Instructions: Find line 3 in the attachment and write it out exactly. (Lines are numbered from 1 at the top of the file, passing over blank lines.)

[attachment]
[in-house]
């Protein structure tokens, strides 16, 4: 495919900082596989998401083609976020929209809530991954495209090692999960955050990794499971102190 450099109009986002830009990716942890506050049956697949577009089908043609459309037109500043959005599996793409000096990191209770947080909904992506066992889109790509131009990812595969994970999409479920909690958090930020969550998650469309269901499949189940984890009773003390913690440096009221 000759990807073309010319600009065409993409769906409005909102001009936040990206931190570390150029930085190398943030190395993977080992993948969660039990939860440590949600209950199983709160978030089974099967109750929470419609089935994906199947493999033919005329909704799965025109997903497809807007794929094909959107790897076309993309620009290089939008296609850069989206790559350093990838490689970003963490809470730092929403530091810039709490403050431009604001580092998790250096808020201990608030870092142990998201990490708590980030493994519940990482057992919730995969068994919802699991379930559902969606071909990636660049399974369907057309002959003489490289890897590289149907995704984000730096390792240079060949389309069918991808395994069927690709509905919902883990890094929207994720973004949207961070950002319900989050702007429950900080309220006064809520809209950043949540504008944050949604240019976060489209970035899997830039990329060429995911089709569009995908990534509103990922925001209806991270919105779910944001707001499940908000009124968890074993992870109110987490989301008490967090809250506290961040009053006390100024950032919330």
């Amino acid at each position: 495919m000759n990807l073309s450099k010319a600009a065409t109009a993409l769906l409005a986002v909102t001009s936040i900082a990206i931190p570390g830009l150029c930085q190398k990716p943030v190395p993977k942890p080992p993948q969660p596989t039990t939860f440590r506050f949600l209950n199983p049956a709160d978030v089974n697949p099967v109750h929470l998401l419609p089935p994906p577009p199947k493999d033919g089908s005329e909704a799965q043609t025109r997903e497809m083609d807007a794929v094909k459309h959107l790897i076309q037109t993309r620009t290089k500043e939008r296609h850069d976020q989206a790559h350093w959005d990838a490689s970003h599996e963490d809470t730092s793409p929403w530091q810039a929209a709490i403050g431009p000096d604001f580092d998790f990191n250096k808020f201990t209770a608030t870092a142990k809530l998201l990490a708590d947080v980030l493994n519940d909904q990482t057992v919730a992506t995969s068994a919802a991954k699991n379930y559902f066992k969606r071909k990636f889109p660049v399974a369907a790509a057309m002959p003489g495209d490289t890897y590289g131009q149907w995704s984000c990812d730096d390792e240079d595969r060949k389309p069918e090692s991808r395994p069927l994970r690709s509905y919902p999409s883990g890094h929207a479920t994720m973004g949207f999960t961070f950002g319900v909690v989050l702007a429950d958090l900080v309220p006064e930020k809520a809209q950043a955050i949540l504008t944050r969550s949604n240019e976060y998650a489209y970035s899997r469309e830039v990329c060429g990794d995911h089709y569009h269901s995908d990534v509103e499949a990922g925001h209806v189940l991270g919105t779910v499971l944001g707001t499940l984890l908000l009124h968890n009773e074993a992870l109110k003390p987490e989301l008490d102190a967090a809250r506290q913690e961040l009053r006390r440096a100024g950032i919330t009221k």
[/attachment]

């Amino acid at each position: 495919m000759n990807l073309s450099k010319a600009a065409t109009a993409l769906l409005a986002v909102t001009s936040i900082a990206i931190p570390g830009l150029c930085q190398k990716p943030v190395p993977k942890p080992p993948q969660p596989t039990t939860f440590r506050f949600l209950n199983p049956a709160d978030v089974n697949p099967v109750h929470l998401l419609p089935p994906p577009p199947k493999d033919g089908s005329e909704a799965q043609t025109r997903e497809m083609d807007a794929v094909k459309h959107l790897i076309q037109t993309r620009t290089k500043e939008r296609h850069d976020q989206a790559h350093w959005d990838a490689s970003h599996e963490d809470t730092s793409p929403w530091q810039a929209a709490i403050g431009p000096d604001f580092d998790f990191n250096k808020f201990t209770a608030t870092a142990k809530l998201l990490a708590d947080v980030l493994n519940d909904q990482t057992v919730a992506t995969s068994a919802a991954k699991n379930y559902f066992k969606r071909k990636f889109p660049v399974a369907a790509a057309m002959p003489g495209d490289t890897y590289g131009q149907w995704s984000c990812d730096d390792e240079d595969r060949k389309p069918e090692s991808r395994p069927l994970r690709s509905y919902p999409s883990g890094h929207a479920t994720m973004g949207f999960t961070f950002g319900v909690v989050l702007a429950d958090l900080v309220p006064e930020k809520a809209q950043a955050i949540l504008t944050r969550s949604n240019e976060y998650a489209y970035s899997r469309e830039v990329c060429g990794d995911h089709y569009h269901s995908d990534v509103e499949a990922g925001h209806v189940l991270g919105t779910v499971l944001g707001t499940l984890l908000l009124h968890n009773e074993a992870l109110k003390p987490e989301l008490d102190a967090a809250r506290q913690e961040l009053r006390r440096a100024g950032i919330t009221k």